According to medical experts, the daily recommended amount of magnesium for older adults is 400–420 mg for males and 320 mg for females. However, the daily dosage may vary depending on your body's requirements.

Usually, if greater amounts of magnesium are consumed from natural foods, it is considered safe because our kidneys can easily flush out the excessive content. However, the exact amount cannot be advised for the supplement option. This is because high amounts of magnesium from supplements can result in toxicity. Moreover, there are also chances that the supplements may interact with different types of medications and antibiotics. That said, it is considered best not to exceed the upper limits of supplemental magnesium intake unless it is prescribed by your doctor.

Side effects and other concerns

Though consuming magnesium is crucial for its diverse role in the body, taking too much magnesium as a supplement may lead to dramatic effects. If you are consuming the daily amounts as directed, then the risks are quite low for most people. However, taking too much mineral amounts can cause several concerns and side effects.

Interactions: If you are on certain medications, then it is best to talk with your doctor first to rule out any potential negative interactions. Magnesium supplements may interfere with the absorption of some types of medications, including diuretics, antibiotics, blood pressure, diabetic, or cardiovascular medicines. In general, it is safe to discuss with your health advisor the possible interactions of medications.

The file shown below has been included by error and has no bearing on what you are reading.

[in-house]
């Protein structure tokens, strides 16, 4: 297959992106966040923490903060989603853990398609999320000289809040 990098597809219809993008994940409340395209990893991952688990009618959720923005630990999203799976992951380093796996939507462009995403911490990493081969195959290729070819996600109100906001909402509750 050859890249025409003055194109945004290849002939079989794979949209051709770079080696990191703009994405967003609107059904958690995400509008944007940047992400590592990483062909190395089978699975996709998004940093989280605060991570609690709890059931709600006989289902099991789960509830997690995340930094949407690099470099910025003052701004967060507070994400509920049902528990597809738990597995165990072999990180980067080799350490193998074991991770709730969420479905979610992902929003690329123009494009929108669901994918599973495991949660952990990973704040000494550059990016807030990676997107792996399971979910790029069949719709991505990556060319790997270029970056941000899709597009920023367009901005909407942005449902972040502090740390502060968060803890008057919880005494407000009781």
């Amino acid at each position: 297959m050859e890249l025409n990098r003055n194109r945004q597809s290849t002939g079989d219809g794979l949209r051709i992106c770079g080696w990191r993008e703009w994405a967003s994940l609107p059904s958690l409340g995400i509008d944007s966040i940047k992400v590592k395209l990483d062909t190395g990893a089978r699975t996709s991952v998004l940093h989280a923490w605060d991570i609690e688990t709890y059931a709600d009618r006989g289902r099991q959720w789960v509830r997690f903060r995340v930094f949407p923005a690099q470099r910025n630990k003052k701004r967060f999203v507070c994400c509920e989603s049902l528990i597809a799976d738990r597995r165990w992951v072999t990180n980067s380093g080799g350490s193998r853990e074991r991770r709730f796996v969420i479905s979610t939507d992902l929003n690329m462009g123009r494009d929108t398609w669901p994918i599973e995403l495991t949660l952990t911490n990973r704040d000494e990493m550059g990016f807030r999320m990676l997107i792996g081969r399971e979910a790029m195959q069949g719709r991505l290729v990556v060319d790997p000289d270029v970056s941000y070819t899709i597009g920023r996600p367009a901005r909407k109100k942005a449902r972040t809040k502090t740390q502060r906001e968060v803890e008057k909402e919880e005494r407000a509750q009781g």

Toxicity: Although toxicity is rare from natural food sources as the kidneys clear out the extra magnesium through urine, toxic levels may occur when high doses of magnesium are taken over the long term. Magnesium toxicity, or hypermagnesemia, is a term used when too much magnesium is present in the blood. The signs of overdosage may include:

  • Fatigue.
  • Nausea.
  • Low blood pressure
  • Muscular weakness.
  • Facial flushing.
  • Abdominal discomfort.

Hypermagnesemia usually poses slight concerns for health since the kidneys work to eliminate the excess magnesium. However, the signs of toxicity may persist while the body works to remove them. Individuals with kidney problems are at higher risk of toxicity since their kidneys are unable to work properly.

Side effects: Magnesium supplements can lead to gut-related side effects in certain people. This includes:

  • Nausea.
  • Vomiting.
  • Abdominal cramps.
  • Diarrhea.

Risk concerns: Older individuals with heart, kidney, intestinal, and diabetes diseases should seek advice from their concerned doctor before taking any magnesium supplement to avoid health-related complications.